• MPU allows for operating systems with memory protection
• Secure State for supporting FlashVault technology
4.2
AVR32 Architecture
AVR32 is a new, high-performance 32-bit RISC microprocessor architecture, designed for costsensitive embedded applications, with particular emphasis on low power consumption and high
code density. In addition, the instruction set architecture has been tuned to allow a variety of
microarchitectures, enabling the AVR32 to be implemented as low-, mid-, or high-performance
processors. AVR32 extends the AVR family into the world of 32- and 64-bit applications.
Through a quantitative approach, a large set of industry recognized benchmarks has been compiled and analyzed to achieve the best code density in its class. In addition to lowering the
memory requirements, a compact code size also contributes to the core’s low power characteristics. The processor supports byte and halfword data types without penalty in code size and
performance.
Memory load and store operations are provided for byte, halfword, word, and double word data
with automatic sign- or zero extension of halfword and byte data. The C-compiler is closely
linked to the architecture and is able to exploit code optimization features, both for size and
speed.
In order to reduce code size to a minimum, some instructions have multiple addressing modes.
As an example, instructions with immediates often have a compact format with a smaller immediate, and an extended format with a larger immediate. In this way, the compiler is able to use
the format giving the smallest code size.
Another feature of the instruction set is that frequently used instructions, like add, have a compact format with two operands as well as an extended format with three operands. The larger
format increases performance, allowing an addition and a data move in the same instruction in a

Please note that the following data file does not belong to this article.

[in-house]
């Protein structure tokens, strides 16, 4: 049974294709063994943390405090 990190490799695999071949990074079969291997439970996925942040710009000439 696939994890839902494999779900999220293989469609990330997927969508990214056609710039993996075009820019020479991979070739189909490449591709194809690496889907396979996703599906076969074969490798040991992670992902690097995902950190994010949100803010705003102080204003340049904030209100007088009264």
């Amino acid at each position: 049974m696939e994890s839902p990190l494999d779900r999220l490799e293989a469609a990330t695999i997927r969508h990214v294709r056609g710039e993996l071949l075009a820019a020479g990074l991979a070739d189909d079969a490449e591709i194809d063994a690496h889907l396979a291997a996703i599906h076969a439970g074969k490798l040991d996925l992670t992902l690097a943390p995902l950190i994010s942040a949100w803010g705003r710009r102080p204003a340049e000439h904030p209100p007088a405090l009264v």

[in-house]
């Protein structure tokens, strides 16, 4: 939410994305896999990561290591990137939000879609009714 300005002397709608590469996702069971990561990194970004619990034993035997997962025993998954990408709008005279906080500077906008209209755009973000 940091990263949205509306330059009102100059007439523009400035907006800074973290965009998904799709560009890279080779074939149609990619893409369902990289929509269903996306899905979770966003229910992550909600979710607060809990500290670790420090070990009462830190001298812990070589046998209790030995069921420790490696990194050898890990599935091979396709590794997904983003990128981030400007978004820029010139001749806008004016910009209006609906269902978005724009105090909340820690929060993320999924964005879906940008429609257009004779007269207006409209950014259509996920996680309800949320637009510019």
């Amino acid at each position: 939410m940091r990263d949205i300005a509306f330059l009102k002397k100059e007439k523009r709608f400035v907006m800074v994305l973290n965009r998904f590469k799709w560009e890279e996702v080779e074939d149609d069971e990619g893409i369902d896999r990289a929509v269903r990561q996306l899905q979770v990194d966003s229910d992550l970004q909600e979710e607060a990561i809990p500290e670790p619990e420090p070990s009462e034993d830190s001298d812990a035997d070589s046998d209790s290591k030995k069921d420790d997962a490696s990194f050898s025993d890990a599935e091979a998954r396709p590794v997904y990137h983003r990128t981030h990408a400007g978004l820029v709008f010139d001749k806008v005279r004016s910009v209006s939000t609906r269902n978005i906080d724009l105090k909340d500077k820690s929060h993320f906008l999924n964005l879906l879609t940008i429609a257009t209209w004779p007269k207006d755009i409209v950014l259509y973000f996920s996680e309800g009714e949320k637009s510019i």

18
32099IS–01/2012
AT32UC3L016/32/64
single cycle. Load and store instructions have several different formats in order to reduce code
size and speed up execution.
The register file is organized as sixteen 32-bit registers and includes the Program Counter, the
Link Register, and the Stack Pointer. In addition, register R12 is designed to hold return values
from function calls and is used implicitly by some instructions.
4.3
The AVR32UC CPU
The AVR32UC CPU targets low- and medium-performance applications, and provides an
advanced On-Chip Debug (OCD) system, no caches, and a Memory Protection Unit (MPU).
Java acceleration hardware is not implemented.
AVR32UC provides three memory interfaces, one High Speed Bus master for instruction fetch,
one High Speed Bus master for data access, and one High Speed Bus slave interface allowing
other bus masters to access data RAMs internal to the CPU. Keeping data RAMs internal to the
CPU allows fast access to the RAMs, reduces latency, and guarantees deterministic timing.
Also, power consumption is reduced by not needing a full High Speed Bus access for memory
accesses. A dedicated data RAM interface is provided for communicating with the internal data
RAMs.
A local bus interface is provided for connecting the CPU to device-specific high-speed systems,
such as floating-point units and I/O controller ports. This local bus has to be enabled by writing a
one to the LOCEN bit in the CPUCR system register. The local bus is able to transfer data
between the CPU and the local bus slave in a single clock cycle. The local bus has a dedicated
memory range allocated to it, and data transfers are performed using regular load and store
instructions. Details on which devices that are mapped into the local bus space is given in the
CPU Local Bus section in the Memories chapter.
Figure 4-1 on page 20 displays the contents of AVR32UC.
19
32099IS–01/2012
AT32UC3L016/32/64
OCD interface
Reset interface
Overview of the AVR32UC CPU
Interrupt controller interface
Figure 4-1.
OCD
system
Power/
Reset
control
AVR32UC CPU pipeline
MPU
4.3.1
High
Speed
Bus slave
CPU Local
Bus
master
CPU Local Bus
High Speed
Bus master
High Speed Bus
High Speed Bus
High Speed Bus master
High Speed Bus
Data memory controller
Instruction memory controller
CPU RAM
Pipeline Overview
AVR32UC has three pipeline stages, Instruction Fetch (IF), Instruction Decode (ID), and Instruction Execute (EX). The EX stage is split into three parallel subsections, one arithmetic/logic
(ALU) section, one multiply (MUL) section, and one load/store (LS) section.
Instructions are issued and complete in order. Certain operations require several clock cycles to
complete, and in this case, the instruction resides in the ID and EX stages for the required number of clock cycles. Since there is only three pipeline stages, no internal data forwarding is
required, and no data dependencies can arise in the pipeline.
Figure 4-2 on page 21 shows an overview of the AVR32UC pipeline stages.
20
32099IS–01/2012
AT32UC3L016/32/64
Figure 4-2.
The AVR32UC Pipeline